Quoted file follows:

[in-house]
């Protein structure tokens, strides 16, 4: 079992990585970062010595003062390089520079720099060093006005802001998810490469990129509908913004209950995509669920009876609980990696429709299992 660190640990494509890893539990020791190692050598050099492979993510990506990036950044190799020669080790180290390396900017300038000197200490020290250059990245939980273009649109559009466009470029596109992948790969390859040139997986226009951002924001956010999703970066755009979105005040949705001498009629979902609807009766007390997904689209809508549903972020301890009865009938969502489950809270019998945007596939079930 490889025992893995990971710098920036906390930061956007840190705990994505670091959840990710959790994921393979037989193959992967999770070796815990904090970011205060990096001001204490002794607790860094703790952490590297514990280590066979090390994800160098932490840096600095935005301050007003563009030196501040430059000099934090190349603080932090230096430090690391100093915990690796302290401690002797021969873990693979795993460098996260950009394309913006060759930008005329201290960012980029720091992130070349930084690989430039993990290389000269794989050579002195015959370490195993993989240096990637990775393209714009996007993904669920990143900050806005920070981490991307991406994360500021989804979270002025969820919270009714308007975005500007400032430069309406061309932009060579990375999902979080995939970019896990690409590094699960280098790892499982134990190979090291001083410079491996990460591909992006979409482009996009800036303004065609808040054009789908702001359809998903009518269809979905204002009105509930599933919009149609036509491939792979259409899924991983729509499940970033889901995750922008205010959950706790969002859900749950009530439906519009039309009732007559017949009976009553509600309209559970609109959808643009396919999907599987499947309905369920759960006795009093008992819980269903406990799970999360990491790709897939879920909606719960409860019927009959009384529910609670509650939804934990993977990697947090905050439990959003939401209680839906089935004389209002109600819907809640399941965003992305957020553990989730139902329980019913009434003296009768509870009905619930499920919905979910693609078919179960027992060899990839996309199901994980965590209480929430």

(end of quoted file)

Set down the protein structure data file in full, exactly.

[in-house]
């Protein structure tokens, strides 16, 4: 079992990585970062010595003062390089520079720099060093006005802001998810490469990129509908913004209950995509669920009876609980990696429709299992 660190640990494509890893539990020791190692050598050099492979993510990506990036950044190799020669080790180290390396900017300038000197200490020290250059990245939980273009649109559009466009470029596109992948790969390859040139997986226009951002924001956010999703970066755009979105005040949705001498009629979902609807009766007390997904689209809508549903972020301890009865009938969502489950809270019998945007596939079930 490889025992893995990971710098920036906390930061956007840190705990994505670091959840990710959790994921393979037989193959992967999770070796815990904090970011205060990096001001204490002794607790860094703790952490590297514990280590066979090390994800160098932490840096600095935005301050007003563009030196501040430059000099934090190349603080932090230096430090690391100093915990690796302290401690002797021969873990693979795993460098996260950009394309913006060759930008005329201290960012980029720091992130070349930084690989430039993990290389000269794989050579002195015959370490195993993989240096990637990775393209714009996007993904669920990143900050806005920070981490991307991406994360500021989804979270002025969820919270009714308007975005500007400032430069309406061309932009060579990375999902979080995939970019896990690409590094699960280098790892499982134990190979090291001083410079491996990460591909992006979409482009996009800036303004065609808040054009789908702001359809998903009518269809979905204002009105509930599933919009149609036509491939792979259409899924991983729509499940970033889901995750922008205010959950706790969002859900749950009530439906519009039309009732007559017949009976009553509600309209559970609109959808643009396919999907599987499947309905369920759960006795009093008992819980269903406990799970999360990491790709897939879920909606719960409860019927009959009384529910609670509650939804934990993977990697947090905050439990959003939401209680839906089935004389209002109600819907809640399941965003992305957020553990989730139902329980019913009434003296009768509870009905619930499920919905979910693609078919179960027992060899990839996309199901994980965590209480929430």